Adventure tourism is one of the fastest growing sectors of global tourism, according to the United Nations World Tourism Organization, and Vietnam is riding the wave, with a plethora of options.

Climbing, caving and trekking are regarded as the most physically and mentally challenging, and therefore the most dangerous, in the adventure tourism spectrum. These hard-core options are becoming increasingly popular in Vietnam, but the industry remains largely unregulated.

There is no Vietnamese national climbing federation, even though 20 of the International Federation of Sport Climbing’s 87 member federations are in Asia.

That doesn’t mean you shouldn’t climb in Vietnam, says climbing expert Romain Garrigue, also known as AsiaLIFE’s photo editor. It just means you have to shoulder some of the responsibility for your own safety.

“In Vietnam it’s really easy to plan things at the last minute,” Romain says. “But when it comes to climbing and hiking, if you plan at the last minute, things could turn into a nightmare.”

Most commercial climbing trips are in Vietnam’s north: in Mai Chau in Hoa Binh Province, Vu Linh in Yen Bai Province, Quoc Oai in Hanoi’s west, Cat Ba Island in Halong Bay, and Huu Lung in Lang Son Province. Hiking and trekking tours are popular in the mountainous areas around Sapa, as well as Dalat and Vung Tau.

Romain, a certified climbing instructor with France’s Formation Cordiste, advises everyone planning a hiking or climbing trip in Vietnam adhere to the the following basic safety advice:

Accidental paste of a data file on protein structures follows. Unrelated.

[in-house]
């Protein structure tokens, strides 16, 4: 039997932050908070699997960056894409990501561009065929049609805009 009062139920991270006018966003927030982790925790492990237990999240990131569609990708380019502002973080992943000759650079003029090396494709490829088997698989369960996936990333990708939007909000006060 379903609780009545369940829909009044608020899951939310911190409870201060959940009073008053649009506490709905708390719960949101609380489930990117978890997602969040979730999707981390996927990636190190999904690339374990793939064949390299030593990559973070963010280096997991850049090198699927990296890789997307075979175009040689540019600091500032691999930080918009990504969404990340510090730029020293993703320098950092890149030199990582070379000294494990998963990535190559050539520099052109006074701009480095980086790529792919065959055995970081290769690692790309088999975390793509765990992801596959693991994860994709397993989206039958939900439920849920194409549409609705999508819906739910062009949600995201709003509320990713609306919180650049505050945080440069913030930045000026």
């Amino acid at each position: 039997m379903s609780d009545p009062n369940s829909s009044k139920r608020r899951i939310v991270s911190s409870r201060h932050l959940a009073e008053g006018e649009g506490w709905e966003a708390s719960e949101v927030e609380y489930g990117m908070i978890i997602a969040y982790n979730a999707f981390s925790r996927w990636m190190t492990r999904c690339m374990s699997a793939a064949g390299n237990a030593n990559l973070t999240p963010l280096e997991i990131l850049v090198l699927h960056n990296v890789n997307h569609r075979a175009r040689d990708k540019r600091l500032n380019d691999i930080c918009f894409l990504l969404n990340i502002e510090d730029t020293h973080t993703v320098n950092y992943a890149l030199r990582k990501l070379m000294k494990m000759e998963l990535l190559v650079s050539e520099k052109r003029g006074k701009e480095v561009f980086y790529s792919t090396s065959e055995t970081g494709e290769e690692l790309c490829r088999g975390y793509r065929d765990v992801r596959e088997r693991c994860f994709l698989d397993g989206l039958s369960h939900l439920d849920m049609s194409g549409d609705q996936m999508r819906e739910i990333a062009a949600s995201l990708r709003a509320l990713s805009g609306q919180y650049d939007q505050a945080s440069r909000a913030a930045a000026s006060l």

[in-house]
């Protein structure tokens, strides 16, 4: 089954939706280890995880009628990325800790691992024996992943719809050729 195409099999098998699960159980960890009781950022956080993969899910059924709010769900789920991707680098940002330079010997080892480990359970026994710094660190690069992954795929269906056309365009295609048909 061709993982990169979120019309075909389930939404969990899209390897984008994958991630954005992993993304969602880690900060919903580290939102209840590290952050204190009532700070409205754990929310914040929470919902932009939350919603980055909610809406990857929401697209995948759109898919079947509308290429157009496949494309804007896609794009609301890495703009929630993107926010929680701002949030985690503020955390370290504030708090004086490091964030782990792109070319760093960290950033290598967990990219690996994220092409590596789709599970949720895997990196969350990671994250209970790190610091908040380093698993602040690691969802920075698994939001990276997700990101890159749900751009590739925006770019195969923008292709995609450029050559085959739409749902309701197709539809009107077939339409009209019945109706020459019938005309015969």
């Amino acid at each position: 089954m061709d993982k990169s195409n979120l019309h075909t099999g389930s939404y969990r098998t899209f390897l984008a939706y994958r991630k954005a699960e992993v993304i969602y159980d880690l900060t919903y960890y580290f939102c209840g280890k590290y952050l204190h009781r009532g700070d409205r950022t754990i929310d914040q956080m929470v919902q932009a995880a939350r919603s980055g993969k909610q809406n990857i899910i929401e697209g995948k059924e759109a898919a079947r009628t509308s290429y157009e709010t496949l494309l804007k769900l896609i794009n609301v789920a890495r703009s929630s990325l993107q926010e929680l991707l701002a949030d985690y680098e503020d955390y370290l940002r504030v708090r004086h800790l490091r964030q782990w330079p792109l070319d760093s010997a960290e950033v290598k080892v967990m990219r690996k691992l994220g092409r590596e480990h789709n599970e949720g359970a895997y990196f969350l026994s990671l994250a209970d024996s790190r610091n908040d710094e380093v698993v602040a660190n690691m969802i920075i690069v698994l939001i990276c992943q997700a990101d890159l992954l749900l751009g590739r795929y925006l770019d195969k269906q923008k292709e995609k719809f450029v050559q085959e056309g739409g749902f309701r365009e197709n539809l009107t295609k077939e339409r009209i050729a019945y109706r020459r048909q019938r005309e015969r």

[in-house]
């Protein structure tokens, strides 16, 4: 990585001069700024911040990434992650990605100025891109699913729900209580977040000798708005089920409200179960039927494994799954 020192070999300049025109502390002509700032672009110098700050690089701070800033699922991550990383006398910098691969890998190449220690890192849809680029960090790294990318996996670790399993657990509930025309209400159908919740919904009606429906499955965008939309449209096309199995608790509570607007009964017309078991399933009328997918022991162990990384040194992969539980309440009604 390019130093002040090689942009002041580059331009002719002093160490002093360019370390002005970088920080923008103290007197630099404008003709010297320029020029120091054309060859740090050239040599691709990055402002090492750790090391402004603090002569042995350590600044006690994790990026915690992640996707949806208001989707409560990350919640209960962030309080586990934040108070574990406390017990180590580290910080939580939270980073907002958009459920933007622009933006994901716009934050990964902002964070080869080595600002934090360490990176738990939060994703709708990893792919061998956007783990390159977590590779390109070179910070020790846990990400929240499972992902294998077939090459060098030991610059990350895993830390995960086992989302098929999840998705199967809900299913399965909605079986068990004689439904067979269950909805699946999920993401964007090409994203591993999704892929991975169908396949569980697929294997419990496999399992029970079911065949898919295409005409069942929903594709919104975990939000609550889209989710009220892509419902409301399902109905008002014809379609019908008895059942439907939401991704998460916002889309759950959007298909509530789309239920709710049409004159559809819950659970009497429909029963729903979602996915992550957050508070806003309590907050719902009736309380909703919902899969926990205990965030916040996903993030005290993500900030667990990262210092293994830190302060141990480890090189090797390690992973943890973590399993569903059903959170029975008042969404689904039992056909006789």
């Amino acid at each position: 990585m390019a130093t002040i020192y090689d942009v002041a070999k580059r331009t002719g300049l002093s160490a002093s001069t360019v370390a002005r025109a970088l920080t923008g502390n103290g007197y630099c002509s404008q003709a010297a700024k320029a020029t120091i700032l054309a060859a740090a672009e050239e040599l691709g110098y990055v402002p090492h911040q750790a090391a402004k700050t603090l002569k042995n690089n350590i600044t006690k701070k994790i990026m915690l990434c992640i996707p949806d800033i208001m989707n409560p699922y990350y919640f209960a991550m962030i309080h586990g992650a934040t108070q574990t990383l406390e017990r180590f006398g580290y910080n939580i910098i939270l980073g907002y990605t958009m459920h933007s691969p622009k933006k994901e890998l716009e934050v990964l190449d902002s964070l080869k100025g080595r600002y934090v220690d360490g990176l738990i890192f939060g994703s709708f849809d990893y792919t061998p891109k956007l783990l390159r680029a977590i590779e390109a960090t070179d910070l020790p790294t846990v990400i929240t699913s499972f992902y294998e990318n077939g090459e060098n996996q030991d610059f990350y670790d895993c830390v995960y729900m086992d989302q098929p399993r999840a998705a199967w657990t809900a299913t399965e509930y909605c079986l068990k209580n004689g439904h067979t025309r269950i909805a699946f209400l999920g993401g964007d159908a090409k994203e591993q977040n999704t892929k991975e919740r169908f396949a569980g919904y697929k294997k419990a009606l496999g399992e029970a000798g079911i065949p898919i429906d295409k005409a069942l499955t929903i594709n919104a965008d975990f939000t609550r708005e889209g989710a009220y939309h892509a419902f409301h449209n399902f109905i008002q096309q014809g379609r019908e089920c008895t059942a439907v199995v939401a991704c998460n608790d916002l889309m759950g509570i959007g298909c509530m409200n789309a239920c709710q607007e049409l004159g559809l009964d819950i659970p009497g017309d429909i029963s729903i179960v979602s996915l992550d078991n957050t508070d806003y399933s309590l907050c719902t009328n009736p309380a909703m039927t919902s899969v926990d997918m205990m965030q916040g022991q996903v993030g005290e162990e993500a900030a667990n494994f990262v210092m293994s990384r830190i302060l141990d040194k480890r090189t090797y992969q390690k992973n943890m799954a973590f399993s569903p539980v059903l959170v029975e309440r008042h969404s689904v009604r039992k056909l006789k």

1: Make sure you know where you’re going when you plan your trip.

2: Check the company has some form of international certification.

Guiding and belaying staff should have internationally recognised training in climbing or guiding and, most importantly, first aid.

3: Check the weather.

Don’t just rely on your tour company to do this, check the forecast yourself, says Romain, who has been climbing for more than 20 years. “If there’s an electrical storm, it’s not a great idea to be up high with lots of metal on your body,” he says, adding that outdoor climbing can also be especially dangerous in the rainy season.

4: Never climb alone.

This is basic safety advice for any form of adventure activity, from ocean swimming to climbing.

5: Tell someone where you’re going, even if it’s an organised trip. “Even it’s just sending a text to a friend, saying `hey I’m going here, if I’m not back by 6pm, let someone know’.”

6: Carefully check all equipment.

Even if you’re not an expert, you should be able to spot any areas that look worn or rusty. Get your gear double-checked by the climbing support staff.

“Even if you think you’re a super-climber, if you haven’t done it for a while you might forget something,” Romain says.

7: Make sure you can communicate with your guides.

Guides can have varying levels of English, so make sure you can understand them well enough in case there’s an emergency.

8: Don’t mix alcohol and adventure.

You need to be alert and aware when you’re climbing and hiking, so setting out with a hangover isn’t a good idea. Also, wait until the adventure is over and everyone is back safely before you celebrate with a beer.

Romain’s list of essential equipment

Sunscreen – Mosquito repellant – Insurance – Mobile phone – Photocopy of your passport (this means you can be easily identified in the event of an accident) – Water – Pocket knife – Torch/flashlight – Swterproof bag – Appropriate clothing – Basic first aid kit, containing: Steri-Strips – Bandages – Antiseptic – Cotton swabs – Medical tape – Painkillers.